• aldosterone;
  • angiotensin converting enzyme (kininase II) inhibitors;
  • body fluids;
  • enalapril;
  • hydrochlorothiazide;
  • hypertension;
  • propranolol.


1. Aldosterone suppression is said to play a major role in the long term hypotensive efficacy of angiotensin converting enzyme inhibitors. However, in previous reports from other laboratories, plasma volume has been found mostly increased and sodium balance sometimes positive.

2. The effects of the angiotensin converting enzyme inhibitor enalapril (10-40 mg/day, p.o., for 6 weeks) on blood pressure, body fluid volumes, renal function and plasma aldosterone were compared to those of hydrochlorothiazide (50 mg/day, p.o.) alone for 2 weeks and in association with propranolol (80-160 mg/day, p.o.) for 4 more weeks during a randomized double-blind parallel study in 14 essential hypertensives.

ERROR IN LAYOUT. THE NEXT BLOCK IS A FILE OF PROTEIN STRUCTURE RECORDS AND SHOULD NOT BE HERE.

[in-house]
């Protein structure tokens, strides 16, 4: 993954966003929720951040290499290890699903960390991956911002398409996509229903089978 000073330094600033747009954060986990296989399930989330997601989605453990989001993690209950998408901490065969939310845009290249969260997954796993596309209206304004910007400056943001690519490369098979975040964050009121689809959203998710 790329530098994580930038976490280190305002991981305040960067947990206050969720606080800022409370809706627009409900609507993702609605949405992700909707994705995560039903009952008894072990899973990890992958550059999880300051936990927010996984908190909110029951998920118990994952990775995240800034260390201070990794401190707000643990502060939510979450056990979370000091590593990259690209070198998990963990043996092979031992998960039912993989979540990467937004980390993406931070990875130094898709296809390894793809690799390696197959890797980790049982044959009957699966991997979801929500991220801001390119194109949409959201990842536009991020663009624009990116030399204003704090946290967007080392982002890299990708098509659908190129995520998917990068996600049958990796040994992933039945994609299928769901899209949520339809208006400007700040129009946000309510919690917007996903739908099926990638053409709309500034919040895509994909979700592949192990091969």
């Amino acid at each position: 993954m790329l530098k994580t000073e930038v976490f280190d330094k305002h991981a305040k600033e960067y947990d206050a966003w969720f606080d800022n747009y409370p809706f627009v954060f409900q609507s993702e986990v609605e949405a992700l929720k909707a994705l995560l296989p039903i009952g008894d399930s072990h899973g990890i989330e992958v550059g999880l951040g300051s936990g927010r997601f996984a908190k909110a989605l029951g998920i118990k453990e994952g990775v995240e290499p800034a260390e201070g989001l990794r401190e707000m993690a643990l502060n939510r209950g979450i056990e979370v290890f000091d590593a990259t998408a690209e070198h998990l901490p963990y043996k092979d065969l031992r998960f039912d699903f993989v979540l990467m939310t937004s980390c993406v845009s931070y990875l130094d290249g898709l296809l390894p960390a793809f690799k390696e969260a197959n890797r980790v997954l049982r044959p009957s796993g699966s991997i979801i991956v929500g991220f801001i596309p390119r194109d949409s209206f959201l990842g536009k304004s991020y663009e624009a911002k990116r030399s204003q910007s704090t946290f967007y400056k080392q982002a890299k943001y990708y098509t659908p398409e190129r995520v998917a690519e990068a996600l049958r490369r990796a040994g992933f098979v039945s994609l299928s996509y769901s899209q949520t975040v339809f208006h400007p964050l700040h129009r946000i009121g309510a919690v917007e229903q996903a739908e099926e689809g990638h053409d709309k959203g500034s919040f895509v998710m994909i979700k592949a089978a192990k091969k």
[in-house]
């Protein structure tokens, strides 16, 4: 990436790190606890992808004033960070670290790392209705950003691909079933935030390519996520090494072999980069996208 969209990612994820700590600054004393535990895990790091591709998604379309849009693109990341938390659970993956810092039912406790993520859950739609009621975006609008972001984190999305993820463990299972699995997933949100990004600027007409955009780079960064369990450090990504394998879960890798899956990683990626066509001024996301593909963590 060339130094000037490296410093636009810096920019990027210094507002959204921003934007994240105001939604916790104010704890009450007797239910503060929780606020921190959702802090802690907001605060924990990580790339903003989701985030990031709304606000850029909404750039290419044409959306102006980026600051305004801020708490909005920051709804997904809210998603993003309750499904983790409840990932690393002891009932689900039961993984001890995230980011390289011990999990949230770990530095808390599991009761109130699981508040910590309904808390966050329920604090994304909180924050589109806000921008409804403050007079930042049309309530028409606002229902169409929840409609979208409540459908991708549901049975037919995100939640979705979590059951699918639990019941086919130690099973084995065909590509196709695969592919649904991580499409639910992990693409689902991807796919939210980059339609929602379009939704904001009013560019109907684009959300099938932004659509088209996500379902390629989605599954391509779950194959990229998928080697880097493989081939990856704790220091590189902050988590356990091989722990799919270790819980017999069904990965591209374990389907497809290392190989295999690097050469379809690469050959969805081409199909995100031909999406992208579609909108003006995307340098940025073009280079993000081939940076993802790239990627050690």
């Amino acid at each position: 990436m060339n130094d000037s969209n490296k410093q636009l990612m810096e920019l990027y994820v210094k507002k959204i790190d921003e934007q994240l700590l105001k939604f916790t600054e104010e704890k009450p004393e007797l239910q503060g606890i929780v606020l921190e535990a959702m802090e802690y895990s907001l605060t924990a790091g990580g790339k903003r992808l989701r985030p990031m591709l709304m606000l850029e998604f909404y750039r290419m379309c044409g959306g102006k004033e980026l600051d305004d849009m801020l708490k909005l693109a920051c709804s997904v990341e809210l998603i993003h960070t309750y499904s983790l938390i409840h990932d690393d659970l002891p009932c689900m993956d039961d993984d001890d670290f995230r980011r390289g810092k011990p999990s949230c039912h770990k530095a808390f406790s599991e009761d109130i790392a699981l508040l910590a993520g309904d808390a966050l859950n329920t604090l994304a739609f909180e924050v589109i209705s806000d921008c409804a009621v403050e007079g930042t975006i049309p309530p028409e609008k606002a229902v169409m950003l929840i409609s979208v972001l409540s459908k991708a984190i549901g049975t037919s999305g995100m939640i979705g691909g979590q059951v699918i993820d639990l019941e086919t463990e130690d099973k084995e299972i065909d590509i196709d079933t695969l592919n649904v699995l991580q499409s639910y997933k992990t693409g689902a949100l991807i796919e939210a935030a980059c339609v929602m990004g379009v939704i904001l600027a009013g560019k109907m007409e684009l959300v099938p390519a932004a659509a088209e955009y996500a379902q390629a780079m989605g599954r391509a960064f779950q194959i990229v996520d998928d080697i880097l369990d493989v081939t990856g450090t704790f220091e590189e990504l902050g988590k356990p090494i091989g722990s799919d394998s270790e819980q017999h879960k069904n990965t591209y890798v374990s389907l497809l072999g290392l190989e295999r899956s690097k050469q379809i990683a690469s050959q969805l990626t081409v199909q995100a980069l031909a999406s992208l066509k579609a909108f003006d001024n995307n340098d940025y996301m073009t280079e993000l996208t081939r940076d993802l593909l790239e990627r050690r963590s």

3. Hydrochlorothiazide alone and in combination with propranolol induced slight and not significant change in either blood pressure and body fluids.

4. The maximum hypotensive response to enalapril was achieved only after 2 weeks of continuous treatment possibly because after 1 week the hypotensive efficacy was lessened by a significant (P < 0.05) fluid retention secondary to a transient and not significant fall in renal perfusion. At this time aldosterone was not significantly changed compared to pretreatment values.

5. After 6 weeks on enalapril, blood pressure was significantly reduced, plasma aldosterone further but not significantly decreased and extracellular fluid volume was normal.

6. These findings indicate that aldosterone suppression contributes to the blood pressure lowering effect of enalapril by offsetting the salt and water retention observed on starting treatment and due to direct vasodilation.